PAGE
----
Turtle Walk coming to Haliburton on June 2
By Nate Smelle
Published May 10, 2018
For more than a decade The Land Between has been working to protect turtles in Ontario.
Throughout this time, as one of the organization’s co-founders, Leora Berman has been actively involved in turtle conservation.
While conducting an annual roadside count of turtles killed on roads last year, she said they came across an average of more than one turtle killed for every kilometre of highway they surveyed.
This was 10 times more than the average number of turtles killed on the roads in years past, she said.
Backing up their evidence, Berman said was the fact that the Ontario Turtle Trauma Centre also observed a record number of injured turtles brought in for treatment in 2017.
She said a drastic increase in the mortality rate such as this could be devastating to the survival of turtle populations over the long term.
The numbers were so shocking, the Land Between and the Ontario Turtle Conservation Centre (home of the trauma centre) declared a state of emergency for Ontario’s turtles.
In response to the crisis, Berman reached out to several organizations engaged in turtle conservation throughout the province, so they could work together to protect these species-at-risk from going extinct.
Joining forces along with The Land Between and the Ontario Turtle Conservation Centre are Ontario Nature, The Toronto Zoo, Scales Nature Park, EcoKare International, Trillium Lakelands District School Board and Curve Lake First Nation Cultural Centre. From this collaboration, the Turtle Guardian program was born.
On May 26, Berman said Turtle Guardians will be launching their inaugural Turtle Walks campaign. Haliburton will be hosting its walk on Saturday, June 2 from 10 a.m. to noon.
“These walks are to raise funding, but also to raise awareness and to give kids and people hope,” said Berman.
“They are community actions and bring people together for a common cause. This is our first year and we hope and anticipate that they will become annual events and events that eventually span all of Ontario.”
Berman said the walks have been carefully planned to take place during the flowering moon – the most active time for turtle nesting in central Ontario.
Turtle Walkers register and raise pledges to support what Turtle Guardians have labelled their Tunnel and Trauma Campaign. Half the funds raised will go to support the turtle trauma centre, with the other half going toward the installation of turtle tunnels – fencing to direct turtles under roads.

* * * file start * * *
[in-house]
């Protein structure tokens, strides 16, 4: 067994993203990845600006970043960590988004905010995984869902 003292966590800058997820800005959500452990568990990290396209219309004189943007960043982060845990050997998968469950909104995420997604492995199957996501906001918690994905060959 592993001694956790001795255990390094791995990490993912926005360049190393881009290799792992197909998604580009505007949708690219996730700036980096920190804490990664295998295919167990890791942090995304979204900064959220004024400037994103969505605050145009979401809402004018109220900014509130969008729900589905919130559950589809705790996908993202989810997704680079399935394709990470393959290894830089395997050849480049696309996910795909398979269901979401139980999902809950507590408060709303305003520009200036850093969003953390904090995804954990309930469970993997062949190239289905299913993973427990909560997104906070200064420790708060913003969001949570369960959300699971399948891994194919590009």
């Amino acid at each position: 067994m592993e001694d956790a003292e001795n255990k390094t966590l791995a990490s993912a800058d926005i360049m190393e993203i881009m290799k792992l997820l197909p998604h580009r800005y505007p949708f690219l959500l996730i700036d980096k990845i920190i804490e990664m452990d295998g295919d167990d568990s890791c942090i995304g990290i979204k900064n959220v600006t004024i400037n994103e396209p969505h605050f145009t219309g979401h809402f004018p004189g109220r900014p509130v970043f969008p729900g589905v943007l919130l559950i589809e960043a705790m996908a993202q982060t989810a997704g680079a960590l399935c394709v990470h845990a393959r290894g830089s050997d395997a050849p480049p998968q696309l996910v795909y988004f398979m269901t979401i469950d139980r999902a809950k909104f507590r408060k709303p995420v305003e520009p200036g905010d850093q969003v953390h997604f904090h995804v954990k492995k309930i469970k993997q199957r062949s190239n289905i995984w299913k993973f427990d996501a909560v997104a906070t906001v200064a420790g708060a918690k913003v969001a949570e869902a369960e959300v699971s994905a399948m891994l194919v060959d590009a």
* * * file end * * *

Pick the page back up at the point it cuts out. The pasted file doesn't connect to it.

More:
Recognizing that The Land Between bioregion, from the Ottawa Valley to the Georgian Bay coast is home to more than one-third of all of Ontario’s turtles, Berman said people in this area can make a huge difference when it comes to helping turtles.
“We live in turtle country, so if we’re going to save these imperiled species, then this is the place to do it,” she said.
“If there is hope to save these species it is here; and this hope is well placed in the hands of our kids – our next generations.”
Berman said she had her first experience in turtle conservation at just 16 years old. While driving home from work late one night, she said she noticed the largest snapping turtle she had, and has, ever seen, crossing the road in front of her.
Pulling over to help it reach its destination, a police officer who happened to be passing by joined her in assisting the turtle across the highway. Driving the same stretch of highway two weeks later, Berman noticed that the municipality had put up its first turtle crossing sign where she had the close encounter. Ever since this experience she has felt a kinship with turtles.
“Turtles are the most innocent of creatures,” Berman said.
“When you see them killed on the road, it’s a very painful thing to see. They have a very important role in their ecosystem so when one disappears it affects everything else. For instance, snapping turtles are like vacuums in their habitat, eating dead fish and cleaning up the water.”
One of the most fascinating things about turtles, Berman said is that they can live for more than 100 years. Some research, she said, even suggests they have the potential to live for more than 400 years. Although turtles’ long lifespan is impressive, Berman pointed out that it takes between 30 and 80 years of laying eggs for a turtle to replace itself with one new turtle. This is another reason why it has such an impact on their population when a turtle is killed or removed from its habitat, she explained.
The Turtle Walks initiative aims to improve turtles’ chances of survival by educating and engaging children, youth and people of all ages, with turtle awareness.
Turtle Walks are being held in Peterborough, Bancroft and Fenelon Falls on May 26; and in Bracebridge and Haliburton on June 2. They will take place on Saturday mornings from 10 a.m. until noon and are two kilometres long. To make a donation, register as a Turtle Walker, or for more information on how to get involved, visit www.turtlewalk.ca; or contact Leora Berman at 705-457-4838.